Basil Mint Cake with a Vanilla Buttercream Frosting
Life in retrospect is a series of stories and memories. Many are smile inducing moments we hold dear to our hearts. Some are lessons we learned from heartache and adversity. Often though life becomes a collection of patterns built from what is comfortable to us, repetitive acts of homage to our own past. My first ever memory is a distant, dark memory. I can only remember a brief snippet of time from this lone memory; I simply remember crawling on a floor in a room that at the time seemed gargantuan. I was crawling to a collection of colored bins that held various toys. I remember being afraid and unsure as tears clouded my sight. Everything else seemed so foreign and strange. I have somehow managed to remember this memory from the first ever moment I was separated from my mother, and at less than one year old the memory is a distant, fading thought.
At one year old, to the exact day, I don’t have any particular memory but I do have a picture, fairly typical for a shot found in a baby book, of me enjoying–seriously enjoying–my first ever cake. While I am amazed at my own ability to use a spoon, I am quickly reminded though that despite using a tool at this age the majority of the cake still ended up on my face. While I do not have a memory of this moment, I have an inkling this could be the moment I fell in love with cake.
At three years old birthday cake has become a ritual. My ability to get the cake in my mouth instead of primarily smeared on my face has only somewhat improved.
At five years old I am no longer enjoying cake only on my birthday but on many other special occasions. Cake is still a treat though.
At age ten I am now old enough to help my mother in the kitchen and convince her we need more cake in our lives. My experimentation with baking christmas cookies, chocolate chip cookies, the occasional pastry and other out-of-a-package desserts is not quelling my love for desserts or cake. I need more cake. By this age I have built up enough happy memories involving cake to realize cake is a truly fantastic invention.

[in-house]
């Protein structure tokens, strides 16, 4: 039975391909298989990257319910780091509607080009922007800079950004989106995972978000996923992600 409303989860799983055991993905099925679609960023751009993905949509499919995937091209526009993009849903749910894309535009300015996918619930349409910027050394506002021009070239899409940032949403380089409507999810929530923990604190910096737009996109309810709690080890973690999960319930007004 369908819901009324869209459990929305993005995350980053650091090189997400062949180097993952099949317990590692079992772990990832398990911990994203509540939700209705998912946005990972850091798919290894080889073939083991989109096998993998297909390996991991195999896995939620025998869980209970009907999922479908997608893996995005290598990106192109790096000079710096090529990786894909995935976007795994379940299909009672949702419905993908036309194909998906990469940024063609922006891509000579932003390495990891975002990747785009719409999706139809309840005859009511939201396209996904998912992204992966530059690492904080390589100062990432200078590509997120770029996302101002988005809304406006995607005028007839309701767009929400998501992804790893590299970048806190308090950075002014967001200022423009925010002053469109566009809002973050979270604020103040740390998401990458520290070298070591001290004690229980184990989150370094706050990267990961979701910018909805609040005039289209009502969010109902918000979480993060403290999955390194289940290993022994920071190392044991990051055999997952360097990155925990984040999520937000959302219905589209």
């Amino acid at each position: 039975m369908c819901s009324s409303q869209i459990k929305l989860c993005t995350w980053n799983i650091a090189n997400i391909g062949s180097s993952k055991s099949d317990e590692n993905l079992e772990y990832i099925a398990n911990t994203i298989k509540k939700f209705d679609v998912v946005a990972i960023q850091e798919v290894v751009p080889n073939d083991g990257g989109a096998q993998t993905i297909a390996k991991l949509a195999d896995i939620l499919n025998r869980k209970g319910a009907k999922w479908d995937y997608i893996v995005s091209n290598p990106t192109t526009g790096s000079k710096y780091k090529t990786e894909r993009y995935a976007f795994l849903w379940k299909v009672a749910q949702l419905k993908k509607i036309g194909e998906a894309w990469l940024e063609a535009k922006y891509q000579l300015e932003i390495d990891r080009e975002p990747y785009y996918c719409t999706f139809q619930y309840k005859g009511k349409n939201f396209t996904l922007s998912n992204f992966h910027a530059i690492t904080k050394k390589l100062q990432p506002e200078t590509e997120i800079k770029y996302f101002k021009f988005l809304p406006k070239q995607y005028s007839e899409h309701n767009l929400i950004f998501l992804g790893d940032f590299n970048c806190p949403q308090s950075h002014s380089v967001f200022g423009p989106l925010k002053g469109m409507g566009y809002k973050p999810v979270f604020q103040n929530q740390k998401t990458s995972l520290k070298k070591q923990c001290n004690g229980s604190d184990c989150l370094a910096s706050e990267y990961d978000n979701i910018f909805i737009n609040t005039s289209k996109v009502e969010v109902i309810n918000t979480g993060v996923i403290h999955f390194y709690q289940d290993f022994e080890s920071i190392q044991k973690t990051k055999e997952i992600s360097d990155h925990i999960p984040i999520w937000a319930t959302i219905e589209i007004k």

By age eighteen I am on my own. For the first time in my life I am as alone as I was in that very first memory, that first moment separated from my mother. Fear and apprehension have returned but with nearly a quarter of my life behind me, I am able to supplement that fear with excitement and braveness. I am at the point in my life where it is time to try new things, to taste what life has to offer. Still I get sad and lonely at times and in those moments when the 150 miles separating my family from me are just too much to bear, I find solace in cake, in the happy, calming, pure-contentness that is biting into a delicious, icing-laden cake.
Now at age twenty-five I am so very aware of the power of cake that I harness its powers far too often. No longer is it just a “I’m having a sad day so I need my cake fix” treat but a “I think we deserve to have a delicious cake this week… again” treat. My interests in cooking and cake have changed. No longer am I relegated to going with either vanilla or chocolate and no longer am I using it simply as an upper. Now there is a whole world of cake out there, so many flavors dying to become a part of a delicious, moist, spongy batter baked to perfection, swimming in a buttery, sweet coating of pure, this-can-only-be-frosting deliciousness. With each bite of cake I am seemingly transported back to every happy moment my hands have been on cake, every special occasion, every moment I managed to smile at the site and taste of this perfect dessert.